Monday, February 25, 2013

Vignette 1: What Would You Do?


Jane, a homesick student

Let's imagine you are a member of a college's faculty and a student presents in some distress. Consider the following scenario, and think about how you might respond.

Background: Jane is a first-year student from a rural area.  She is overwhelmed with living in a larger city, learning about everything on campus, making friends, and keeping up with her studies.  She is not yet fully depressed but has bouts of crying, anxiety and stress.                                             

Scene: Jane approaches her professor after class to ask for more information about an assignment.

Jane: Dr. Roberts, I know we are supposed to write this essay for next week but I’m not sure what to do.

Dr. Roberts: It’s in the syllabus, you just write a first-person account of your experiences last summer, paying attention to sentence structure like we discussed this morning.

Jane: I know, but…

Dr. Roberts: Just let your thoughts and memories come out on paper first, then polish them up like we talked about.

Jane: Yes, but (tears start to flow) summer was a great time, and…I don’t like thinking about it.

Dr. Roberts: Well, pick something that…ummm, is everything OK?

Jane: (More tears, voice raised) No!  I think about home all the time, it brings me down and I can’t stop worrying about it.  But I know I want to be here but I hate it too.  I have all this stuff to do but it gets all jumbled up in my head, then I don’t know where to go or anything so I end up just crying and doing nothing.  Then my Mom keeps asking me how I’m doing and I want to tell her but then I don’t because she keeps bugging me about it.  I miss her…sometimes I just want everything to stop…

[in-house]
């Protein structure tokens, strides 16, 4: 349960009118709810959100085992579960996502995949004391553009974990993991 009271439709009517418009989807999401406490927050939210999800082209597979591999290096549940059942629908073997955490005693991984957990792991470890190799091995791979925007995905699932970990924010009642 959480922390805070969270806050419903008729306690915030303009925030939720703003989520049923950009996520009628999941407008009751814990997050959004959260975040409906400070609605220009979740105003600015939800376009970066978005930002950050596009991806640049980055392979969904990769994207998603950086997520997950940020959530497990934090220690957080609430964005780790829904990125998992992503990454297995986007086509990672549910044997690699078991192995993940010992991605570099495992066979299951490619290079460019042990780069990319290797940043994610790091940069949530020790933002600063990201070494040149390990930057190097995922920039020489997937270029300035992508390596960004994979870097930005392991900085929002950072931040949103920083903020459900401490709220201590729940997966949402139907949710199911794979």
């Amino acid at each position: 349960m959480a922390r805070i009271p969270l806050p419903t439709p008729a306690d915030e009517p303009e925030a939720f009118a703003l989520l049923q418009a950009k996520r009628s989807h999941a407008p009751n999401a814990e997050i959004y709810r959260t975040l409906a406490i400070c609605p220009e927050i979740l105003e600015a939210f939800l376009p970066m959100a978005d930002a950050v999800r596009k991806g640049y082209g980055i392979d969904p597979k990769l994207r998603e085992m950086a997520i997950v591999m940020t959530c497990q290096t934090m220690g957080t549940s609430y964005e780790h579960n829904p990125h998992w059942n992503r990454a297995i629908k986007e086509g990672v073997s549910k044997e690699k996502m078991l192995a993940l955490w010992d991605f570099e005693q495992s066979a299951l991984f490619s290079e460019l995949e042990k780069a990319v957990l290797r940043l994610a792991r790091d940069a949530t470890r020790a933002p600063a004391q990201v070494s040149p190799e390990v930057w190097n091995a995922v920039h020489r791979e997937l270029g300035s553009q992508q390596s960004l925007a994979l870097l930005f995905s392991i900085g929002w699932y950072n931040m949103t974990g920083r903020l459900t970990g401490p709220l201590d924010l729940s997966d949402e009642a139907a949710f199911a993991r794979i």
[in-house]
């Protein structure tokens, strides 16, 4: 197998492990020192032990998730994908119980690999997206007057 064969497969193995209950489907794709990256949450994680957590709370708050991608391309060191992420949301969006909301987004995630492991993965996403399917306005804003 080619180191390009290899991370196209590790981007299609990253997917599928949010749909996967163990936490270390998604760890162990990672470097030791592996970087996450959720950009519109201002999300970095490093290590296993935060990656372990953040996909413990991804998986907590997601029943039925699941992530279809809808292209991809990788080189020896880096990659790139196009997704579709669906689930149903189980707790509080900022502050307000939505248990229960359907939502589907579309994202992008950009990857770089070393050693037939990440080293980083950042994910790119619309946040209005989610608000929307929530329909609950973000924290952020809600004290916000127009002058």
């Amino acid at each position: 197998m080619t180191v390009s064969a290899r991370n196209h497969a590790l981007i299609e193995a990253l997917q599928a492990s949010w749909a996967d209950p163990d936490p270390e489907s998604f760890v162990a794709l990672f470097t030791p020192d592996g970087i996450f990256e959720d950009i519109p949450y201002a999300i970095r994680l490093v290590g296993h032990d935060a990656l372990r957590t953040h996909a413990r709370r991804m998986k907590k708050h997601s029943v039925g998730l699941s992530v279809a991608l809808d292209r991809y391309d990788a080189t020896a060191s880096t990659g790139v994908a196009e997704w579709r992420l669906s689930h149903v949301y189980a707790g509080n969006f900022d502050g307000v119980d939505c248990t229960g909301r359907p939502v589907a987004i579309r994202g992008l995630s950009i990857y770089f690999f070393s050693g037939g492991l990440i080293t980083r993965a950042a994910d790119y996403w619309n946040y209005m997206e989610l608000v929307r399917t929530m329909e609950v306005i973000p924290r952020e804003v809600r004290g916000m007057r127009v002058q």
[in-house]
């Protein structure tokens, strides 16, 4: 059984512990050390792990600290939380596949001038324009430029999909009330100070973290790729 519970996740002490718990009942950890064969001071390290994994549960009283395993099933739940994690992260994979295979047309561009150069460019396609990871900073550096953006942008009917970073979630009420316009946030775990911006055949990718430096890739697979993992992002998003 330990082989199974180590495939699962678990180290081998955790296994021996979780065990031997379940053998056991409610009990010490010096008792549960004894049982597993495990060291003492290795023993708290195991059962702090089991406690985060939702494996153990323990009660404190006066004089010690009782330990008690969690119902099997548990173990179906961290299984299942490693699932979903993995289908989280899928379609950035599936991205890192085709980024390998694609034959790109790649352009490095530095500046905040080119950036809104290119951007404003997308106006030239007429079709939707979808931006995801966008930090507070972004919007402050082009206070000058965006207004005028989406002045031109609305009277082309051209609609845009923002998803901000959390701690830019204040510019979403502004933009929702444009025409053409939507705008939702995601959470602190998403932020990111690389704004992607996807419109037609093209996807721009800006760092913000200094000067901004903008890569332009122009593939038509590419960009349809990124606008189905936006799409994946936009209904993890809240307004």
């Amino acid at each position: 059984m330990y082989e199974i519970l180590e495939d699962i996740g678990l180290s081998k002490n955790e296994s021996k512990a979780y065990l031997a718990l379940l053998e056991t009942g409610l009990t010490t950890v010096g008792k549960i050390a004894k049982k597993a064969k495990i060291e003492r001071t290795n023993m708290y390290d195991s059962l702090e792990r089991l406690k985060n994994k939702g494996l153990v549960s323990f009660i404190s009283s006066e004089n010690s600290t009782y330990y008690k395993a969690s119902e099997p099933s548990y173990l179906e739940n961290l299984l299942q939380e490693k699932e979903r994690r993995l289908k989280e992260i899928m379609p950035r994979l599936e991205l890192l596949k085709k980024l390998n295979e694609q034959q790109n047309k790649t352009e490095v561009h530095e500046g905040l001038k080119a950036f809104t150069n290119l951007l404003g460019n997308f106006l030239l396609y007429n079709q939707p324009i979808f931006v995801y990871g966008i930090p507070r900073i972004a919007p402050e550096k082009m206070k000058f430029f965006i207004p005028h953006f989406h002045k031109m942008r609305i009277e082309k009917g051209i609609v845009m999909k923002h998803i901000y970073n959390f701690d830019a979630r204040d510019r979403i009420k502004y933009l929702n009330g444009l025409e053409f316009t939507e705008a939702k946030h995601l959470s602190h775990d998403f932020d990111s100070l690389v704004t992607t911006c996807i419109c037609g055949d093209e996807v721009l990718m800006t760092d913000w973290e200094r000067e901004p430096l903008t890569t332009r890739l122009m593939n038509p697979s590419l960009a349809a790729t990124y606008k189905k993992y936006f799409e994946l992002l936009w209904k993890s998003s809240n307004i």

Suggestions: Because safety always comes first, that last statement needs clarification.  One might ask "Please tell me what you mean by wanting everything to stop."  Assuming Jane is not referring to suicide (that is not the intention of this vignette), one might encourage Jane to elaborate on her feelings, perhaps asking questions to further identify the source of distress.  Jane is likely to say more about her problems adjusting to college life, something a great many students experience.  But its prevalence ought not dissuade us from offering further assistance, because a deeper depression could result from doing nothing.  Jane would benefit from a referral to the campus counseling service.  Information about making a good referral will appear in a future post, so please stand by.